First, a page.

National School Nurse Day was established in 1972 as a way to foster a better understanding of the role school nurses play in the educational setting. This year, the recognition day takes place May 10, and Osseo Area Schools wanted to give a closer look at what school nurses do for our school communities by talking to a few of them about their careers. We spoke with Mary Newman from Crest View Elementary School, Yolanda Jones from Park Brook Elementary School, and Taylor Bartell and Kelly Kranz from Maple Grove Middle School.
What makes school nursing different from other nursing careers?
Jones said that a big difference between school nursing and other nursing careers is being part of the learning process, helping make sure kids have the resources and knowledge they need to live a healthy lifestyle and to feel better when they get ill. She also enjoys getting to hear their insights and fun stories.
“Elementary age is such a vital stage for children and their growth and education,” Jones said. “You get to be a part of it to make sure kids get what they need so they can grow and learn.”
Kranz said it has been easier to get to know and build a rapport with the students compared to the hospital patients she worked with previously, who are generally in and out quickly.
Newman said her career has been a dream job she has wanted since she was four years old, and she loves being able to see the patients/students more consistently, allowing her to build relationships with them.
What does a typical day look like for you?
The school nurses said they certainly spend time on the stereotypical things people might think of when imaging a school nurse: tending to ill or injured kids who come through their door. However, that’s the tip of the iceberg when considering the full scope of their responsibilities, including medications, creating health plans, helping students manage ongoing medical needs, mental health and emotional needs, evaluations and meetings for individualized education plans (IEPs), and collaborating with families and other school professionals like counselors or social workers, and more.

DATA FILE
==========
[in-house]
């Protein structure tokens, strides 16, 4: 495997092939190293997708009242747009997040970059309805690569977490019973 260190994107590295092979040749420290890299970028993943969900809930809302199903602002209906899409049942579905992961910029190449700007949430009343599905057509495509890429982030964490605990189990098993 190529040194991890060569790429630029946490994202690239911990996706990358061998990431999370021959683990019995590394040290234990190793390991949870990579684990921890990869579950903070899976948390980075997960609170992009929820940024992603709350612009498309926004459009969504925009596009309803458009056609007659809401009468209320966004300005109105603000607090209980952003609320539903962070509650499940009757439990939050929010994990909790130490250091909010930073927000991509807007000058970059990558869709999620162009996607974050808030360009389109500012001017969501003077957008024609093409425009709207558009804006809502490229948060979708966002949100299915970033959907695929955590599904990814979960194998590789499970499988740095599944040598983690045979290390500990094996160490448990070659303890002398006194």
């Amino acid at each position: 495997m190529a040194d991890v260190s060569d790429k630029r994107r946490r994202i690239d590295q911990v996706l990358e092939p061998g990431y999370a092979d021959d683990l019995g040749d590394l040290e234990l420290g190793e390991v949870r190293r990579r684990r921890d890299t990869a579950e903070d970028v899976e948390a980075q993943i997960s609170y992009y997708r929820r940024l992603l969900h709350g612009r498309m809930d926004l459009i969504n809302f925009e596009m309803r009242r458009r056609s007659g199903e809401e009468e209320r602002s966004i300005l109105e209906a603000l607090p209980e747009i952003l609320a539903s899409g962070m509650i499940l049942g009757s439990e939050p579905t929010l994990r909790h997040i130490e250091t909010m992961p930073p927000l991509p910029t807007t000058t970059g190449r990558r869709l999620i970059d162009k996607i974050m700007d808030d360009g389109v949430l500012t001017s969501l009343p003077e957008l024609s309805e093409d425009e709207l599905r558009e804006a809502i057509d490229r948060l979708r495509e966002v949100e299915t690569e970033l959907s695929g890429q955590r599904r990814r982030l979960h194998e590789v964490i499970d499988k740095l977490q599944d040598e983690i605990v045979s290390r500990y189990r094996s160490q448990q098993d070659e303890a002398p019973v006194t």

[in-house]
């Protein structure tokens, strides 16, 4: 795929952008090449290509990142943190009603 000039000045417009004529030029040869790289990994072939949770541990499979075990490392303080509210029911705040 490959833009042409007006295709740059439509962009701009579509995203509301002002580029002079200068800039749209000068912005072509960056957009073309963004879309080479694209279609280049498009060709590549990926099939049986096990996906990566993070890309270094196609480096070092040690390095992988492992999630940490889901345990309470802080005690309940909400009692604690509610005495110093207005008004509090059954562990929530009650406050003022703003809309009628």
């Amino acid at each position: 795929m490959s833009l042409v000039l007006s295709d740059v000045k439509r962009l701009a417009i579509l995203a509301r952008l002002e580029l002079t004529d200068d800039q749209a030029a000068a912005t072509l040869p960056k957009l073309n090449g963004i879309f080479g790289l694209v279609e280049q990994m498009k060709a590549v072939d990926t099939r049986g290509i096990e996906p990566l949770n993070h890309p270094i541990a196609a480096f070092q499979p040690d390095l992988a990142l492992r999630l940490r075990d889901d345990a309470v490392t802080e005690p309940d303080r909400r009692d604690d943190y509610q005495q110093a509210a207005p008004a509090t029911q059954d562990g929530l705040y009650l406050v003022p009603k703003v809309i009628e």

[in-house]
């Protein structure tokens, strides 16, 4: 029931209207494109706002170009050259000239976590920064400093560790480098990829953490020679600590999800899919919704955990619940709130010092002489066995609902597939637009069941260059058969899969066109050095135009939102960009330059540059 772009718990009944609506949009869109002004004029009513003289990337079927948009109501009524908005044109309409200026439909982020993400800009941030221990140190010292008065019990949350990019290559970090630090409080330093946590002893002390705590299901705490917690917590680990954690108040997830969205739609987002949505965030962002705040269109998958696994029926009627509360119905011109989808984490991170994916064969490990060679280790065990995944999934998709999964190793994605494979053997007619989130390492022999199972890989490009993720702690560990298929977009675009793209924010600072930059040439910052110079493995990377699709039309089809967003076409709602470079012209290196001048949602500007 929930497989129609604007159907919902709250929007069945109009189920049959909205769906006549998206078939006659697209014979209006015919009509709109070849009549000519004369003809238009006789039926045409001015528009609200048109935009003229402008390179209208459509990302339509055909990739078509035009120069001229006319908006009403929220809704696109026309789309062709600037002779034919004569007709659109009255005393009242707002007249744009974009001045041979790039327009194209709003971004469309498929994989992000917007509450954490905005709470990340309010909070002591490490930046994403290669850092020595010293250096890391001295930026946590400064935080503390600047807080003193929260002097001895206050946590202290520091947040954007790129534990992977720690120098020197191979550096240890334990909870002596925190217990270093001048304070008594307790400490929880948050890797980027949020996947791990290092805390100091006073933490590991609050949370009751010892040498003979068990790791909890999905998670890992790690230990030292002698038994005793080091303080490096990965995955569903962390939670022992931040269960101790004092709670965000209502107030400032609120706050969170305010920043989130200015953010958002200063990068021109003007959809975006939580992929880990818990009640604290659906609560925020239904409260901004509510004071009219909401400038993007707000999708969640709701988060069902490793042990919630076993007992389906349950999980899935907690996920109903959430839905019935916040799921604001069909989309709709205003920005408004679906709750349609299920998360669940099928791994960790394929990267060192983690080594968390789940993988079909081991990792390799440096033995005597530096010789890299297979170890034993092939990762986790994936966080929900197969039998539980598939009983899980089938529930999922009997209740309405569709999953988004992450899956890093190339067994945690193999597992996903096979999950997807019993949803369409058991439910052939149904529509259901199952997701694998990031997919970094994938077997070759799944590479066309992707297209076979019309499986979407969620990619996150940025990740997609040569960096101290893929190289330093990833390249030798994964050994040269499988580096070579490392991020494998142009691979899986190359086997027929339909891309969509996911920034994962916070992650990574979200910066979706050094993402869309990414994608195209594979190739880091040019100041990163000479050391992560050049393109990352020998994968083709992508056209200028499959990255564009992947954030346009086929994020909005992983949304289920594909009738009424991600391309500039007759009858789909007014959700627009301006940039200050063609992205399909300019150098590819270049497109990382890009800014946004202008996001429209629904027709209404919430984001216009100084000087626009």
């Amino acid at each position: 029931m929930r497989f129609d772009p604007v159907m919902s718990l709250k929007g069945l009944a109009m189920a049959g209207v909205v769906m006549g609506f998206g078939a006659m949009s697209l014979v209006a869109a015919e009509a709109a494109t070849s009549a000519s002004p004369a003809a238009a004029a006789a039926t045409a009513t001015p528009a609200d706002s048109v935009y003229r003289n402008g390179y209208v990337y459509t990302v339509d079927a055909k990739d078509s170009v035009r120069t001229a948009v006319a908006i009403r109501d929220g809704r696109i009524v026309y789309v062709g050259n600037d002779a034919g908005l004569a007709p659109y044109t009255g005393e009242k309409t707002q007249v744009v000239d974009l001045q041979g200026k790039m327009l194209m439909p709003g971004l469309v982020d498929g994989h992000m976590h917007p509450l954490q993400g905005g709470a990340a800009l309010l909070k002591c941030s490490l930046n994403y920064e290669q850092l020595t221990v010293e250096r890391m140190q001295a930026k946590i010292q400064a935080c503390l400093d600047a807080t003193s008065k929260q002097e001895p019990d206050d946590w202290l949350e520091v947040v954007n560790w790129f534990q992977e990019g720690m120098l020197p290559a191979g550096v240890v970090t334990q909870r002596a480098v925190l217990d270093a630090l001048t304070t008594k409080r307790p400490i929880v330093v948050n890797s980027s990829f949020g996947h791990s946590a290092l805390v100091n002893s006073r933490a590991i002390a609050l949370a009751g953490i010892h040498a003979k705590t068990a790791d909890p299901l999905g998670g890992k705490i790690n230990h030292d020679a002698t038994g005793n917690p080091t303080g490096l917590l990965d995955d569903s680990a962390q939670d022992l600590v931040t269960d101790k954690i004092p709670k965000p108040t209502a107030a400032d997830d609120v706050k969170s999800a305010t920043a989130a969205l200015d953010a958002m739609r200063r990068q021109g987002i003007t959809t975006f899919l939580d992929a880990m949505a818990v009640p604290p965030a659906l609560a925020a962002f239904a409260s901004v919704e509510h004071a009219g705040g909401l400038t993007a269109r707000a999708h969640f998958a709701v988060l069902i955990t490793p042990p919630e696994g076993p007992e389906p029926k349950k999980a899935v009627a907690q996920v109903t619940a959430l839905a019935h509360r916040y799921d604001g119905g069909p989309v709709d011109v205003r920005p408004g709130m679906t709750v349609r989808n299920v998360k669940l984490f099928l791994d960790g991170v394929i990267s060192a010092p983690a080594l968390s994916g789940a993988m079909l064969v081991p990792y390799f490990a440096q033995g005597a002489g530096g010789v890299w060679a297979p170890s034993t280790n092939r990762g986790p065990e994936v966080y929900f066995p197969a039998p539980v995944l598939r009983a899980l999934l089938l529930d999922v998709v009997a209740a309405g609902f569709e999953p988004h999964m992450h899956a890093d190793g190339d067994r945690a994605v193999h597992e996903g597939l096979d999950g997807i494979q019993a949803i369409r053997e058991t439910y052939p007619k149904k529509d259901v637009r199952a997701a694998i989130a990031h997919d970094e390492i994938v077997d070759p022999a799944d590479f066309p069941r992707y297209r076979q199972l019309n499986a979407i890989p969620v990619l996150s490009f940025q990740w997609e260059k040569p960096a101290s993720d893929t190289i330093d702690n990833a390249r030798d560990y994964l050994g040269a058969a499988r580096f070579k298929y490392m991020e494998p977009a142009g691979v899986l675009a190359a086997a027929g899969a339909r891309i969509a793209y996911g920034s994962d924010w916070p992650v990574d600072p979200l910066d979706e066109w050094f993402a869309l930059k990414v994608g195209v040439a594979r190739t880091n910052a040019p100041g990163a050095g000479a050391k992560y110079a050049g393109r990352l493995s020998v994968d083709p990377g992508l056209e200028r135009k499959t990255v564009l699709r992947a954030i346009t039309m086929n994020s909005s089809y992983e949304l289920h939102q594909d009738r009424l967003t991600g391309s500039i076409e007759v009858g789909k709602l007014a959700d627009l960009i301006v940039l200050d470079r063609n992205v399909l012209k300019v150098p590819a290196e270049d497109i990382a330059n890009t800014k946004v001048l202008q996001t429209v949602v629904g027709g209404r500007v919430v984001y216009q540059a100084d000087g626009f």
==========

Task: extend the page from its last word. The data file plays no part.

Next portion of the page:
In addition, school nurses also play important roles in the softer side of education: being a listening ear for students that pop in to say hello, share a story or a concern they’re dealing with, give a hug, making sure kids have the clothing/outerwear they need if a need arises, helping students with hair if a caregiver couldn’t help that morning, and providing hygiene items when needed, to name a few.
“You just provide whatever the kids need, because you get it all,” Jones said. “You really do get it all.”
“You have to go the extra mile,” Newman added. “It’s a little bit extra beyond the nursing duty.”
What do you want the community to know about school nursing?
Newman said it’s a role that really has to wear many hats and work together with other staff in the building to ensure the students are taken care of. There is often just one school nurse per site, depending on building size, so the school nurse needs to pull all their knowledge and resources together to make the best medical decisions.
Bartell said she wants the community to know that school nurses still go through all the same training as a hospital nurse and are as knowledgeable as a nurse you’d find anywhere else.
Jones said she wants the community to know how wide-ranging the responsibilities of a school nurse can be.
“It’s not just a band-aid,” Jones said. “It gets really busy in here. We rely on good teamwork between the health office nurse and parents to make sure kids are getting what they need.”
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